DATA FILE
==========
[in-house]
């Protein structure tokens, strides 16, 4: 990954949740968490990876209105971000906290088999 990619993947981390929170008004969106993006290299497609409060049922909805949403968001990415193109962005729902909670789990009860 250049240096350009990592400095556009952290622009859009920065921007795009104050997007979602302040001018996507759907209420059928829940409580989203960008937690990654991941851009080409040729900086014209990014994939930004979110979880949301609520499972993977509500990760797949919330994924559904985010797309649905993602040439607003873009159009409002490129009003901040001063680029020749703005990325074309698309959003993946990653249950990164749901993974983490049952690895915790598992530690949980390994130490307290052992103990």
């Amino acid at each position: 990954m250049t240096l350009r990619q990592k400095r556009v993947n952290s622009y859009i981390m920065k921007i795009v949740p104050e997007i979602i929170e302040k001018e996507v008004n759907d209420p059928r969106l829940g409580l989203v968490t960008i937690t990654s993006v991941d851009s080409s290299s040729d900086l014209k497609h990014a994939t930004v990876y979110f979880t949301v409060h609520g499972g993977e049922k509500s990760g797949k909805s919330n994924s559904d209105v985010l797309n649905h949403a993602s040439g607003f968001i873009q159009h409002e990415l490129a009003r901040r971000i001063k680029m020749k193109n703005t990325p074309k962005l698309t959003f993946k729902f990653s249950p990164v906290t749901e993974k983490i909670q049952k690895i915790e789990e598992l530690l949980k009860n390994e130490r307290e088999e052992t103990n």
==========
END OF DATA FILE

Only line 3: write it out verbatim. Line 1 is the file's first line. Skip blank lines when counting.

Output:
């Amino acid at each position: 990954m250049t240096l350009r990619q990592k400095r556009v993947n952290s622009y859009i981390m920065k921007i795009v949740p104050e997007i979602i929170e302040k001018e996507v008004n759907d209420p059928r969106l829940g409580l989203v968490t960008i937690t990654s993006v991941d851009s080409s290299s040729d900086l014209k497609h990014a994939t930004v990876y979110f979880t949301v409060h609520g499972g993977e049922k509500s990760g797949k909805s919330n994924s559904d209105v985010l797309n649905h949403a993602s040439g607003f968001i873009q159009h409002e990415l490129a009003r901040r971000i001063k680029m020749k193109n703005t990325p074309k962005l698309t959003f993946k729902f990653s249950p990164v906290t749901e993974k983490i909670q049952k690895i915790e789990e598992l530690l949980k009860n390994e130490r307290e088999e052992t103990n």